Edward Owen

Edward Owen was a journalist, barrister and antiquarian. He entered the Civil Service and was appointed to the India Office. He spent his leisure time researching in the British Museum and the Public Record Office and published the fruits of his research in the four volumes entitled Catalogue of the MSS. Relating to Wales in the British Museum. He was the first secretary (1908) of the Royal Commission of Ancient Monuments in Wales and editor of the Commission's publications. In 1886 he criticized Iolo Morganwg's methods:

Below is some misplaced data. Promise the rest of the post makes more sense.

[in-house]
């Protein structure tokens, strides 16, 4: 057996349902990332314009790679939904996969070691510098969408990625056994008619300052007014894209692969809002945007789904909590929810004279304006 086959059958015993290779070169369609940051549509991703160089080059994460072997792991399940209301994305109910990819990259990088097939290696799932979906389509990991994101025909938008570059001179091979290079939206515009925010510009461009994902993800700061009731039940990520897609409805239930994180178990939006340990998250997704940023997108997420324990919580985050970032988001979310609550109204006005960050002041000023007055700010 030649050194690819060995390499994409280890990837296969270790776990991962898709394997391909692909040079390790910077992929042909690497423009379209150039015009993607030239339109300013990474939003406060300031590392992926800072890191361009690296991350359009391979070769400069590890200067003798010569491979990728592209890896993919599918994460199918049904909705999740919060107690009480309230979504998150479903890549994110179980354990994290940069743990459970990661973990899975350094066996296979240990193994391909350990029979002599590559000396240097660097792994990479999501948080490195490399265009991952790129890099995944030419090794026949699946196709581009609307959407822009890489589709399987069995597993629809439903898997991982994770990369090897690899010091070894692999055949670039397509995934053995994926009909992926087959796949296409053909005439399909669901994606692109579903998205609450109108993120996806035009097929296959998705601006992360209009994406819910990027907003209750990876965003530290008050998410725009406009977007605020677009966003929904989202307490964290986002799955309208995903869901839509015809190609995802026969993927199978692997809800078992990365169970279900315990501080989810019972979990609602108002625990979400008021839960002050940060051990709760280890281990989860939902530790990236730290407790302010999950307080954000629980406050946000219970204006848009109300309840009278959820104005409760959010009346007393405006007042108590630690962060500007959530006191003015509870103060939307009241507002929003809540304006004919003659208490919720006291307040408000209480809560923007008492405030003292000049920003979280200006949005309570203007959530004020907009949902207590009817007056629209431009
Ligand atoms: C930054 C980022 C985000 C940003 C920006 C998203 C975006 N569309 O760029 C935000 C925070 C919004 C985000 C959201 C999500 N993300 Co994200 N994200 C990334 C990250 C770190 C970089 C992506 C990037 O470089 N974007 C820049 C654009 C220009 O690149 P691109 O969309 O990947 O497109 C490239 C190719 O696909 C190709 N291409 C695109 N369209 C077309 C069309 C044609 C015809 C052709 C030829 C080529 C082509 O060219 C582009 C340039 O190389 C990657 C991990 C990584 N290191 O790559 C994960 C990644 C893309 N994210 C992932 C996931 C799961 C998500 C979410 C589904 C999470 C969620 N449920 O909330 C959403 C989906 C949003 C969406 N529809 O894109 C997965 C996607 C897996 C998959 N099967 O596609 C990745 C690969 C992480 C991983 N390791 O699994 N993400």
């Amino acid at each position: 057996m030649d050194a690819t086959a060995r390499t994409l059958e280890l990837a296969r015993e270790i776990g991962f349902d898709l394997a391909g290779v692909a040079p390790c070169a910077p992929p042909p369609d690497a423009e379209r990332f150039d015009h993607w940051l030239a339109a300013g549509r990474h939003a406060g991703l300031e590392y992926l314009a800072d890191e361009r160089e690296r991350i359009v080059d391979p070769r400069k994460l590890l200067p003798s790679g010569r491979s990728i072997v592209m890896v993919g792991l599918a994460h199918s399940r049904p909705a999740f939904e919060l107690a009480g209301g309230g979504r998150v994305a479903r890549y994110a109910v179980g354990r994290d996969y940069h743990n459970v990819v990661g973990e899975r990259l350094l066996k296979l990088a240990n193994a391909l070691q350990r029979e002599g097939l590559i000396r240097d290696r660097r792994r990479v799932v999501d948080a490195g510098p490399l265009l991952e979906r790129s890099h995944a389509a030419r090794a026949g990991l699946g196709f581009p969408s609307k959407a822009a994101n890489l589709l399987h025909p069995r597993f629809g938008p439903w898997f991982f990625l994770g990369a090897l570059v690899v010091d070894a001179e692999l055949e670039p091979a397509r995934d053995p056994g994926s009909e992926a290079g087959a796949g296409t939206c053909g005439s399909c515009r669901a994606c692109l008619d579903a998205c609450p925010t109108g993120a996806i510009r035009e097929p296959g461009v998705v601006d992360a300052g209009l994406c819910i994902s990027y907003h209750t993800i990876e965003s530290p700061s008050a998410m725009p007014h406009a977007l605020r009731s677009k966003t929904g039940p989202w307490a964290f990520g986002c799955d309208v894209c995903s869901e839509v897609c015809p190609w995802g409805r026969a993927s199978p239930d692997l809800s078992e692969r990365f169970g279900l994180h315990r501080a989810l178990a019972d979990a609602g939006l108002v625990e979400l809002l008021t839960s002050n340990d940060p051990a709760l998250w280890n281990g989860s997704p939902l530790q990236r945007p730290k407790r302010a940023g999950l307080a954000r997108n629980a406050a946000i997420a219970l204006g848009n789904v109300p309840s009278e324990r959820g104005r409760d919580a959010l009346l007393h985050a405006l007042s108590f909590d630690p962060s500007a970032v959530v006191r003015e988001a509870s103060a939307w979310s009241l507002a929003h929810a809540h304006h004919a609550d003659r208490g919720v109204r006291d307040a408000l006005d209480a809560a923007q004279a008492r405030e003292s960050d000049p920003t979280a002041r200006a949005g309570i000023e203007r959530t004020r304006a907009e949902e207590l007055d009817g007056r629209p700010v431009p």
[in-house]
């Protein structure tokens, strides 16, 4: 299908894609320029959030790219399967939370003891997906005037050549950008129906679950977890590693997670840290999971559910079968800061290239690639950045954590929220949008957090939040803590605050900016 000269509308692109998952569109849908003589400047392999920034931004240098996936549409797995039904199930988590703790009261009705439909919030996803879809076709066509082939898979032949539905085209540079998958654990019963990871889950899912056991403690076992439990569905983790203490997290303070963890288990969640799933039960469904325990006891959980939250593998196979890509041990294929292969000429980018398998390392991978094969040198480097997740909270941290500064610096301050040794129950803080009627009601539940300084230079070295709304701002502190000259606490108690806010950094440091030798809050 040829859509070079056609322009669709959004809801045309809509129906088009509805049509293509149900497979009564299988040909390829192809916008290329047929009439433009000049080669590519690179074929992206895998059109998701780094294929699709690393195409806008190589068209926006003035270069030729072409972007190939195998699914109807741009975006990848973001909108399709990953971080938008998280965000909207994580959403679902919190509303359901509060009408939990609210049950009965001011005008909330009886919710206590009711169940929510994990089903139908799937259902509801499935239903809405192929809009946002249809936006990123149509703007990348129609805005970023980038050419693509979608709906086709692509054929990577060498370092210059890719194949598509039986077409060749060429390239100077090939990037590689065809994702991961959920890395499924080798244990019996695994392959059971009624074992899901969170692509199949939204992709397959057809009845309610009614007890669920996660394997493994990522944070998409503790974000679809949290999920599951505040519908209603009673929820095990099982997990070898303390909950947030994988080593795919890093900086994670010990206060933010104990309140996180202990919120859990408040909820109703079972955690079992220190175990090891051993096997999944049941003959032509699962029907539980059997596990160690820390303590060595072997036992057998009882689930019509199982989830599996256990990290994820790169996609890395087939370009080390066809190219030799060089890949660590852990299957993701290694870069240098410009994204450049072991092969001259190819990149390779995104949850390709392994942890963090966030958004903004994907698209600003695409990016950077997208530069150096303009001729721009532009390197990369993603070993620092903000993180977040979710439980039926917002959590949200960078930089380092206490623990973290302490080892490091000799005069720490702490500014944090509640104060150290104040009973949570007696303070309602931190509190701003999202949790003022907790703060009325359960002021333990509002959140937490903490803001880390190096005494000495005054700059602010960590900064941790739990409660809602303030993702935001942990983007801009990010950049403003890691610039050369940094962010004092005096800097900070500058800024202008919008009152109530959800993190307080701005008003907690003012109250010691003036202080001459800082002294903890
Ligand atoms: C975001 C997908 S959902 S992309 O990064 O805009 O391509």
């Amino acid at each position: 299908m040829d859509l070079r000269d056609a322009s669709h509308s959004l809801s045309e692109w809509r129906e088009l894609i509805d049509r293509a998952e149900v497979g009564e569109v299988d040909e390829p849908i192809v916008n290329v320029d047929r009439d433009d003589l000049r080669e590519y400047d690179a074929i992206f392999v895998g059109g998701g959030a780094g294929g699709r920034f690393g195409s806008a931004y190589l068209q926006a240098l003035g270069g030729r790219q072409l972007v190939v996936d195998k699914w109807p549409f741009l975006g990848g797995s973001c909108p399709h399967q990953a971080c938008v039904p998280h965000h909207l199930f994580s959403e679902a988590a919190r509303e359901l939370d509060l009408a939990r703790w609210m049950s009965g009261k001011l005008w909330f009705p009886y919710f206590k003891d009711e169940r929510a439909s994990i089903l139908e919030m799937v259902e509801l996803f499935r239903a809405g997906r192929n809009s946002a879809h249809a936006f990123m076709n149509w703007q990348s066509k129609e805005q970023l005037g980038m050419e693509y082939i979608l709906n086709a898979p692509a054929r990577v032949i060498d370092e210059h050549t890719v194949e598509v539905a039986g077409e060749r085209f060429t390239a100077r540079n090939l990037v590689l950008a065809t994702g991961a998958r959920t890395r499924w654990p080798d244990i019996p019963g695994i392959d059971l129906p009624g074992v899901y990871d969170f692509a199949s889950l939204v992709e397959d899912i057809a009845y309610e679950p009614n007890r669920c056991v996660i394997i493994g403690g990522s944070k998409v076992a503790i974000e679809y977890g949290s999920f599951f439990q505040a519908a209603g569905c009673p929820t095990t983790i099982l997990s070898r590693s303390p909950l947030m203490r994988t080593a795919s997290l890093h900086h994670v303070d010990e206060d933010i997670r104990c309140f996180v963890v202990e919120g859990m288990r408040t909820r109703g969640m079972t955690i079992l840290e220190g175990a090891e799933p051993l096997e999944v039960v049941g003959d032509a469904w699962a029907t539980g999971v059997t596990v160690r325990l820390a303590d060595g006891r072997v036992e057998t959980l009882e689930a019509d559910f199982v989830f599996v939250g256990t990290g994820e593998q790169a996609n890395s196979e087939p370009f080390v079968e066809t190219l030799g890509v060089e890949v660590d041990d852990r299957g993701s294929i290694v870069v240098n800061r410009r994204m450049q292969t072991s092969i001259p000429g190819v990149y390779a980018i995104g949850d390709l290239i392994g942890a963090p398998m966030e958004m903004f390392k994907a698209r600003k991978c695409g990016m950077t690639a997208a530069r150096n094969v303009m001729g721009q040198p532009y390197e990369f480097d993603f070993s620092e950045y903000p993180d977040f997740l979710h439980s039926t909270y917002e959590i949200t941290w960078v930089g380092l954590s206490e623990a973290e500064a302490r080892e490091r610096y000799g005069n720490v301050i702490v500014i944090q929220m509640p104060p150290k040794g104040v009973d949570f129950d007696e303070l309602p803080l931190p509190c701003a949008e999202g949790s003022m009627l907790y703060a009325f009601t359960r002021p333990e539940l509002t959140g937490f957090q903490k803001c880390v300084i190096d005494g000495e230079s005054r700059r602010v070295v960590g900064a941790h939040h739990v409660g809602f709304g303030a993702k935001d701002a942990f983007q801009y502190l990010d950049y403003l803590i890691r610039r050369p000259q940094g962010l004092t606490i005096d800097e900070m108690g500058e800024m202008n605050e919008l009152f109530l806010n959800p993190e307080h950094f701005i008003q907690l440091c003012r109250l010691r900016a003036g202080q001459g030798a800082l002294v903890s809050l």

Viewed by the cold eye of the impartial critic, nothing that is too severe can be said of the methods pursued by this school in their indiscriminate glorification of everything connected with Wales and its history, It is not too much to say that as the influence of the Historia of Geoffrey of Monmouth is to be traced in the works of almost every mediæval historian who came in contact with that tissue of fables, so did Edward Williams's influence affect all who came within the range of his magnetic personal power. As Geoffrey had been able by the fascinating form of his legends to lay the clearest intellects of the Middle Ages under his spell, so was Iolo Morganwg through the sheer force of his individuality able to impose his views upon men of much greater learning than himself. Endowed with indefatigable energy, burning with a patriotism that was ever at the white heat of enthusiasm, and possessed with the idea that whatever redounded to the glory of Cambria must be accepted and supported with implicit faith and unswerving devotion-no wonder he exercised such power over his contemporaries as to warp their judgments and take captive their common sense. His influence upon the minds of his countrymen is only now losing its hold through the advances of a more scientific and critical method. One of the greatest debts which Welsh scholarship owes to the memory of Thomas Stephens, of Merthyr, is due to his steadfast opposition through much evil report to the wild speculations and monstrous assumptions of the Morganwg school, and to his firm purpose of proving all things and holding to those alone which he believed to be true.